By Leonard Wilson & Ann Wilson
AD&D
Levels 6-8

Uh … a small tower with some orogs and ettins in it. The hook is that the party is lured there by an enchanting song. It’s a harpy polymorphed into an elf as a child and raised with no understanding of her past. This is clearly the most interesting part of the adventure. As a nice way to introduce a long-term NPC quest-object it would be great … if a little long. The core adventure is just a throw-away while the “further adventures with the harpy” section contains mostly generalities. Had it instead laid out some specifics then you’d have great advice for taking the elf/harpy NPC and integrating it well and fully into your campaign: lots of hooks, lots of adventures and quest ideas. Instead we get sentence after sentence reinforcing that her voice is enchanting. Ug. And people say _I_ beat flog my grounded horses!

Sleeping Dragon
by Bill Slavicsek
AD&D
Level 6 Dragon

1-on-1 with a Dragon PC.

Honor Lost, Honor Regained
by Paul Hamilton Beattle Jr
AD&D
Levels 4-6

The party must escort a fallen paladin, who’s afraid of spiders, in to a cave with spiders and a drider. That’s it. There’s nothing to do. You get to help a pompous ass. Yeah you! The cave has 5 encounters. All straight-forward spiders. Zzzz……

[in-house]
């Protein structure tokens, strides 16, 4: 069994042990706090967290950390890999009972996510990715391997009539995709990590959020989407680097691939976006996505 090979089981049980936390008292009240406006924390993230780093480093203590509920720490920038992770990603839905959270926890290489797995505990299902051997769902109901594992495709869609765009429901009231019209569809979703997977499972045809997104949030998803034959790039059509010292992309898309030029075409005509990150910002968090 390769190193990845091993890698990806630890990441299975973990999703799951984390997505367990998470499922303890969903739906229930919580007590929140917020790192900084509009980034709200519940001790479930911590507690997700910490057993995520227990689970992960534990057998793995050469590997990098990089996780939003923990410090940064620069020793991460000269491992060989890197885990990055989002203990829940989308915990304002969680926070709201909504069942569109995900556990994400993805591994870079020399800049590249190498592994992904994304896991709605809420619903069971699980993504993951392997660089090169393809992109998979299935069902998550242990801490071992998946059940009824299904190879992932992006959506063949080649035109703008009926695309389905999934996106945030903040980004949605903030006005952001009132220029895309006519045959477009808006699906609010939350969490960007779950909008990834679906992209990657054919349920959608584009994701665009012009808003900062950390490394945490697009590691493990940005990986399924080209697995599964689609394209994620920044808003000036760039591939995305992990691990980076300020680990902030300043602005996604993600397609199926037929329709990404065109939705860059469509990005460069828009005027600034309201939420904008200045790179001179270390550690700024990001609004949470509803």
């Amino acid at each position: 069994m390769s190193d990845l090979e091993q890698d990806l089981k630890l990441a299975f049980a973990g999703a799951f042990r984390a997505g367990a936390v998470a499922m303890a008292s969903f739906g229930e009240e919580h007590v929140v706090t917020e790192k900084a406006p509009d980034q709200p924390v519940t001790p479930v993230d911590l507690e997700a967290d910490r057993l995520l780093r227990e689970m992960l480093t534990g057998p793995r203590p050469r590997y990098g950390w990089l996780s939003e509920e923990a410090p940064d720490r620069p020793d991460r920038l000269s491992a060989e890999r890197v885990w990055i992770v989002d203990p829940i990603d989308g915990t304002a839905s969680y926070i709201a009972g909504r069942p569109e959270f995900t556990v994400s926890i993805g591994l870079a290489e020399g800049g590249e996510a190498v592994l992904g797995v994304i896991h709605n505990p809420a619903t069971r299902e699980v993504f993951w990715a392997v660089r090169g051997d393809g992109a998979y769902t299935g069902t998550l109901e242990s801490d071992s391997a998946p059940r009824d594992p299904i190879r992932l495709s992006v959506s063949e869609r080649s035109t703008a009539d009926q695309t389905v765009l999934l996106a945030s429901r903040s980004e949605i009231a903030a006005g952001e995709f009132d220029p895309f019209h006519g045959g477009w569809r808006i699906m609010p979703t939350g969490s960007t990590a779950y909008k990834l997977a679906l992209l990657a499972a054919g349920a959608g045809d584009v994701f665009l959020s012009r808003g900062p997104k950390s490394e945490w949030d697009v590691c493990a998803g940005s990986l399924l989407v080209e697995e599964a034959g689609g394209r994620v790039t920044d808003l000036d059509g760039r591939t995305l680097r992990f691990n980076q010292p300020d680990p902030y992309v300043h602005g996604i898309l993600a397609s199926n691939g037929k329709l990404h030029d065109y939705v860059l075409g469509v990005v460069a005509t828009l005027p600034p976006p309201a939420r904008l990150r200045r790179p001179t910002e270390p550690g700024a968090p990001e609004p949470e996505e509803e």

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13 Responses to Dungeon Magazine #48

  1. Derek says:

    Why are you still reviewing these? The take-away I’m getting after 48 issues is Dungeon Magazine was generally pretty damn awful. Stop torturing yourself! There has to be a better way to spend your time.

    • John says:

      He is a nasty, spiteful little man and greatly enjoys putting down people as much as he can.

      • Bryce Lynch says:

        Actually, I’m trying to loose a bit of weight.
        Also, I prefer “hypocrite” to “nasty, spiteful.”

        • John says:

          I still thank you for your reviews, though…I just look for what you spent the most time & space bitching about. It’s usually the best of the lot!

          • Bryce Lynch says:

            Different strokes for different folks. A good review tells you what you need to know to make an informed choice even if you don’t agree with the reviewers opinions.

  2. Graham says:

    I’d say keep going, every time you point out a road not taken, or idea wasted, as you have with both “To Bite The Moon” and “Melody” you inspire a GM out there to take take the material and make it there own.

  3. Ishmayl says:

    I also want to see you continue these – I’m loving getting your little thoughts on these, and especially the very rare gem where you find an actually good adventure from these old sources.

  4. Dungeon Dork says:

    Lisa Smedman is pretty cool she wrote the Dancing Hut of Baba Yaga, one of the best 2e adventures.

  5. Anonymous says:

    I have used these magazines many times, even adopted them to 3.5 edition. Melody is by far my favorite adventure from this issue. I even adopted the race into my game (I know they are harpies, but I figured after a few generations the polymorphic aspect of the spell could have settled into the genes of this off shoot)